Calligraphy as Energy Dance

Calligraphy as Energy Dance June 6, 2017

Ilchi Lee calligraphy meditation
[Photo credit: Best Life Media]
In my lectures, I sometimes demonstrate my calligraphy, creating a brush and ink piece on the spot, or I have some of my calligraphic work on display for participants to see. As with the music I present during lectures, I do not do so because I am a virtuoso or a highly-trained master of technique. Rather, it is about demonstrating the flow of energy. My pieces are not the product of meticulous training, but rather are pieces of art created by following the flow of chunjikiun, or cosmic energy. This kind of exercise can be used as a means to put yourself in the flow and create a feeling of oneness with Tao.

I believe you can do it, too, and you might just create some artwork that is more impressive than you expected. In certain higher-level Brain Education training workshops, I have practitioners writing all the letters of the ChunBuKyung, an ancient text that speaks of the nature of the cosmos. They use traditional Asian calligraphy materials, which consists of a bamboo brush, rice paper, and an ink pot and ink stick. It starts with the preparation of the ink, which is made by slowly swirling the ink stick in a bit of water in a circular motion in the ink pot. This takes a while and practitioners can prepare their minds and connect to energy while doing so. Then, they attempt to create the individual Chinese characters while following the flow of energy through the brush.

You don’t have to invest in these materials, though, if you want to experience this kind of calligraphic energy dance. After all, it can be very intimidating to use a brush to write if you are not used to it, especially using dark black ink on special paper. Instead, you can start with simpler materials, such as crayons first, and then move toward more traditional Asian materials. I don’t recommend Western-style calligraphy nib pens, though, since those pens are very angular and not suited to free-flowing movement (unless you are already very, very good at it). Crayons are an inexpensive possibility, and there are some markers on the market that mimic the feel of a brush. There are some fun brush sets these days that allow you write with a brush in water on special paper, which dries and disappears when you are done. You can also use inexpensive watercolor paint and brushes to begin, too. Here are my suggestions to begin:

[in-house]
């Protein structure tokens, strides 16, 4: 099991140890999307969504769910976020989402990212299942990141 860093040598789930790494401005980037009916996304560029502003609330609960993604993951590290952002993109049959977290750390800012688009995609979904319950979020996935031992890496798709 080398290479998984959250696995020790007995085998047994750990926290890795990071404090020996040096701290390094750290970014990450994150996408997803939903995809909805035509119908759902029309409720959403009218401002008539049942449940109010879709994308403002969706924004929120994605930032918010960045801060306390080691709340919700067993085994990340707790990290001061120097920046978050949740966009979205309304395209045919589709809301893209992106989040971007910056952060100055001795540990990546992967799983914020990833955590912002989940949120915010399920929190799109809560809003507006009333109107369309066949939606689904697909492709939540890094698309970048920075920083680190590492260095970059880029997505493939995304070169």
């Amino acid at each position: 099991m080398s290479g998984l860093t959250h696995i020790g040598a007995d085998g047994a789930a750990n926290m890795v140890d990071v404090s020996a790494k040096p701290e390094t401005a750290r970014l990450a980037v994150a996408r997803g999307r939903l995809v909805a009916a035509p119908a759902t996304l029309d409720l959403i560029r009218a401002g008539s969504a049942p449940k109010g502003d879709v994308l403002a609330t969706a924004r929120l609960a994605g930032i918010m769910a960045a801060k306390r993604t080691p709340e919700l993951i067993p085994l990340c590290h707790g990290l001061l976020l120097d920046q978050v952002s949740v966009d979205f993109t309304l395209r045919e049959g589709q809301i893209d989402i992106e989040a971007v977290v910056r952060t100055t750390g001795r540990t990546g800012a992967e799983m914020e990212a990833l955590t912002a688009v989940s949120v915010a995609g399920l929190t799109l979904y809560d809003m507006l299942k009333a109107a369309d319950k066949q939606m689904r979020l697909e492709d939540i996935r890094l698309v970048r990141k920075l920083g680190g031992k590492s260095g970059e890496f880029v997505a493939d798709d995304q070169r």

1. Prepare your materials. Get yourself some crayons or an inexpensive watercolor paint set and some large paper, such as a large newsprint pad. Place your implements, ready to use, on a table with plenty of room to move around. Also, if possible, find some instrumental music to play that is relaxing, yet upbeat.
  2. Connect energy. Sitting in front of your materials, take a few moments to relax and connect. It’s important to quiet your busy, judgmental mind, so breathe and empty your mind as much as possible. Remember that your goal is to follow energy, not to create technically perfect calligraphy, so just breathe and focus on connection.
  3. Try a crayon dance. Play the music you have selected. Then, using your crayons or your inexpensive brush, begin to draw on the paper. You are not drawing anything in particular; you’re just translating the feeling of the music onto paper. As the music changes, your motions will change. Try this with different kinds of music.
  4. Now, try it with just energy. When you start to feel comfortable while moving with the music, try feeling the music of the cosmos. To prepare, try some jigam exercises to help you connect to energy. Just as the music inspired you to move in certain ways, let the energy do the same.
The ChunBuKyung

After a while, you might feel confident enough to try traditional Asian calligraphy implements. I recommend this because there is something special in the way that the traditional papers and brushes feel that will help you connect more deeply to energy. Also, the experience of preparing your own ink from an ink stick is like a deep meditation. Eventually, try some actual Chinese characters, something with meaning that inspires you. If you read something about the ChunBuKyung, you might even be inspired to try that. Writing actual characters like these develops perfect symmetry in the brain because this requires both the left-brain attention to the proper form of the letters and the right-brain flow of inspiration and connection.

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